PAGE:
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  • Trends and latest findings

    The small business net tax gap has ranged between 12.2% and 11.5% over the three-year period from 2015–16 to 2017–18. In the last three years, we have seen an increase in tax collected for this population. Through this period of increasing tax payments, the overall tax gap percentage has decreased slightly.

    Internationally, tax gaps are difficult to compare. There are large variations in legal and tax systems across tax jurisdictions. Market definitions, availability of data and the methodologies used to estimate gaps vary across countries.

    Our findings are not directly comparable due to the administrative and legal differences between tax jurisdictions. But they are in line with research from other countries that also measure tax gaps, such as the United Kingdom.

    Table 1 shows the tax reported, adjustments, gross and net gaps from 2015–16 to 2017–18.

    Table 1: Income tax gap – small business income tax groups, 2015–16 to 2017–18

    Element

    2015–16

    2016–17

    2017–18

    Population (m)

    4.71

    4.75

    4.91

    Gross gap ($m)

    11,720

    12,103

    12,016

    Amendments ($m)

    903

    903

    936

    Net gap ($m)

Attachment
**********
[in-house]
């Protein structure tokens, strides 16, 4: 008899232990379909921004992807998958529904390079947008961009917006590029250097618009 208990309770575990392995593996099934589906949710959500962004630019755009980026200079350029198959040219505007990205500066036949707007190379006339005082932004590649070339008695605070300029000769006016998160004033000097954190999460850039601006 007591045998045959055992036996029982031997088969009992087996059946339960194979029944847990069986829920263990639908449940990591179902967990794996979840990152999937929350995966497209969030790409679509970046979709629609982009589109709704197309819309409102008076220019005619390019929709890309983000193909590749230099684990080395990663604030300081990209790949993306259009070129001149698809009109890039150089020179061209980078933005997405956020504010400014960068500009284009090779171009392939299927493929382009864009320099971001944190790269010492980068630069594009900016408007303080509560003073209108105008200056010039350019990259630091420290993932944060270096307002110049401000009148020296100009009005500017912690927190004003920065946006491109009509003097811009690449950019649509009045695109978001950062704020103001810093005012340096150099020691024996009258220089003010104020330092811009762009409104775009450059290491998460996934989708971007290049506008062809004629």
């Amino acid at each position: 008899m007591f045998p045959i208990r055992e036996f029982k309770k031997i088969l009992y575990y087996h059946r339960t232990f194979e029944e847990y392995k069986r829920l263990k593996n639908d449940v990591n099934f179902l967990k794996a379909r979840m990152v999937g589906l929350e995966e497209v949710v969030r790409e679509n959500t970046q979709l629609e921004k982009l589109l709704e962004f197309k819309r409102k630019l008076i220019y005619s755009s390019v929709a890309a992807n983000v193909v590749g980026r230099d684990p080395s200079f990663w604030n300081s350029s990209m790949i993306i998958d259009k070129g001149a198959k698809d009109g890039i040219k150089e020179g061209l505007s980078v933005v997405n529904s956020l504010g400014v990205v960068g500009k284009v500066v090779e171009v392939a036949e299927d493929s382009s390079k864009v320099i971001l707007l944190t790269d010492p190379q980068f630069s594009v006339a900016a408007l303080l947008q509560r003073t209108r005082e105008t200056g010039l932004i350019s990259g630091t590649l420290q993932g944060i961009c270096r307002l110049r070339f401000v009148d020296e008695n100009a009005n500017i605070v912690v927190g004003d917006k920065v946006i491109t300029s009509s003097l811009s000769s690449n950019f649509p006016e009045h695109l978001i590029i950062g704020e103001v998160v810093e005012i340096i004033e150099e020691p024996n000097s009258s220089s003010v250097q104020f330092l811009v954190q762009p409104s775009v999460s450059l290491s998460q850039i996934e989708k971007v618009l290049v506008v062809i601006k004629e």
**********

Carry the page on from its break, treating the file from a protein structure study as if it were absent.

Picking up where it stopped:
10,817

    11,200

    11,080

    Tax paid ($m)

    77,712

    78,730

    85,674

    Theoretical liability ($m)

    88,530

    89,930

    96,754

    Gross gap (%)

    13.2%

    13.5%

    12.4%

    Net gap (%)

    12.2%

    12.5%

    11.5%

    Figure 1 displays the gross and net gap for small businesses as a percentage over the same period.

    Figure 1: Gross and net tax gap percentages, 2015–16 to 2017–18

     Figure 1: Displays the gross and net gap in percentage terms as outlined in Table 1.

    Tax gap components and the small business population

    The main components of the small business income tax gap are:

    • omitted income
    • over-claimed deductions
    • people outside the tax system, for example, cash-only businesses operating without an Australian business number (ABN)
    • non-pursuable debt, that is not economical for us to pursue.

    The extent to which these components impact the tax gap shifts depending on the segment of the small business population.

    The following three charts split the tax gap by small business population and the main drivers of non-compliance for each of them.

    Figure 2: Small companies

     Figure 2: Doughnut chart showing small companies had: 48% omitted income, 38% overclaimed deductions, and 13% non-pursuable debt.

    For the companies component of the gap, we see that omission of income accounts for almost half of the overall gap (48%). Over-claimed business deductions also represent a significant portion of the gap (38%).

    Figure 3: Individuals in business

     Figure 3: Doughnut chart showing individuals in business had: 72% omitted income, 16% overclaimed deductions, 9% outside the system, and 3% non-pursuable debt.

    For the individuals in business component, the main driver of the gap relates to omission of income (72%). We also recognise the influence of people outside the system contributing to the overall gap.

    Figure 4: Combined small business

    Figure 4: Doughnut chart showing combined small business had: 68% omitted income, 19% overclaimed deductions, 8% outside the system, and 5% non-pursuable debt.